In the third aspect of the invention, we again take advantage of the differences in the spectral response of the visual system compared to the spectral response of the camera system. Similarly to the method described above, in this embodiment of the invention we also introduce a second illumination module with wavelength characteristics that are substantially different from the wavelength characteristics of the first illumination module. In this case however, as shown in FIG. 10, we control each illumination module such that, at least for the most part, while one module (11) is illuminated, the other (100) is not, and vice versa; i.e., that illumination of one module has substantially the inverse waveform of the other module. Preferably, the two modules have precisely inverse waveforms, however as frequency increases, it rises above the threshold at which the human eye can detect a difference. For example, a waveform at 100 Hz and a waveform at 200 Hz are different, but to the human eye, they may look the same, since the eye cannot respond that quickly.

The wavelength spectrums of the first and second illuminators are also chosen such that the spectrum defined by the intersection 82 of the human-visible spectrum and the spectrum of the first illuminator, and the spectrum defined by the intersection of the human visible spectrum and the spectrum of the second illuminator are substantially the same, as described earlier and shown in FIGS. 8 & 9. The eye perceives substantially non time varying illumination since the addition of the two signals in the two wavelength spectrums from the two illuminators results in substantially uniform perceived illumination both in terms of intensity and color. On the other hand, the camera perceives substantially pulsed illumination from the signal primarily from the first wavelength spectrum band.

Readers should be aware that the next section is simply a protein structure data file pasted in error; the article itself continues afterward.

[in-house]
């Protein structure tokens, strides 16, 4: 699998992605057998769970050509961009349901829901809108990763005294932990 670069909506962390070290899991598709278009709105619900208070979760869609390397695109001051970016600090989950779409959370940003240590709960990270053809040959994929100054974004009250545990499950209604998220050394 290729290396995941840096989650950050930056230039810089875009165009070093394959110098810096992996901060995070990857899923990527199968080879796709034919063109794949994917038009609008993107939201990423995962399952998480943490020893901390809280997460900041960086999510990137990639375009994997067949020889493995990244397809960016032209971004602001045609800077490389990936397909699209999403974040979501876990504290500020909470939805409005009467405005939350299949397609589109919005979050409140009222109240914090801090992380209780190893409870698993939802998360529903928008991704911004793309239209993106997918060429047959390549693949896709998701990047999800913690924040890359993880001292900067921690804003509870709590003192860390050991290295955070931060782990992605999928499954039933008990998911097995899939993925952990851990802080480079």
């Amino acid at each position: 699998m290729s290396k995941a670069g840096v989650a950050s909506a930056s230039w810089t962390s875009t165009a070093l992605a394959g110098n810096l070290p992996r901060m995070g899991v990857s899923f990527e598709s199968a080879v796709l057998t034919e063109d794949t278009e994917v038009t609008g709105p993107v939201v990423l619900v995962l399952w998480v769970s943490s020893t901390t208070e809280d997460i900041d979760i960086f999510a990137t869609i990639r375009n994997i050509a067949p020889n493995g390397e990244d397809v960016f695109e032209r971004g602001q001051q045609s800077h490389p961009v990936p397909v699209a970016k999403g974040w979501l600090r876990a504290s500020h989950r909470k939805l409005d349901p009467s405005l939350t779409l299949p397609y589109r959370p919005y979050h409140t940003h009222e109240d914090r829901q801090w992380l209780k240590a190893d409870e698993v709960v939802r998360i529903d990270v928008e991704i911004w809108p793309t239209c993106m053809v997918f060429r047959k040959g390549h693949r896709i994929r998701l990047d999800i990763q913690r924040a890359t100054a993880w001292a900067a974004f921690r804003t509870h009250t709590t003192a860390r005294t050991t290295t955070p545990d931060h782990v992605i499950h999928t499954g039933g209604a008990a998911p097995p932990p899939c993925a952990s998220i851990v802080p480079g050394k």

While reducing or eliminating the magnitude of visible pulsed illumination observed by the subject substantially reduces discomfort, if the two or more illuminators are positioned substantially apart from each other, then spatial flickering may still be observed solely from the difference in position, even if the wavelength spectrum of each illuminator were identical. FIG. 11 shows the two illuminators 22A and 22B separated by distance D (111) and observed at a viewing radius R (110) and at an angle Theta (112) with respect to the user. Angular sensitivity of the human visual system is essentially in two parts: (i) peripheral angular sensitivity and (ii) foveal angular sensitivity. The peripheral angular sensitivity or human ability to discern an object viewed in the periphery begins to reduce dramatically at approximately 1 line/pairs per ⅓ degree (approximately 0.006 Radians). Foveal angular sensitivity or ability to discern an object in the fovea begins to reduce dramatically at approximately 1 line/pairs per 1/30 degree (approximately 0.0006 Radians). From geometry, for small values of Theta, the separation of the first and second illuminators is given by D=R*Theta, where Theta is in Radians and R is the distance of the user from the illuminators. The arrangement of the illumination may be such that the fovea of the eye is directly facing the illumination, or the illumination be offset such that it is facing the periphery of the eye. In one preferred embodiment therefore, it is preferred that the maximum separation of the first and second illuminators is governed by D=R*0.0006. In an exemplary system, R may range from 0.5 to 2 m, which results in maximum separation range for D to range from 0.3 mm to 1.2 mm. In another preferred embodiment, it is preferred that the maximum separation is governed by D=R*0.006. In a second exemplary system, R may range from 0.5 to 2 m, which results in maximum separation range for D to range from 3 mm to 12 mm.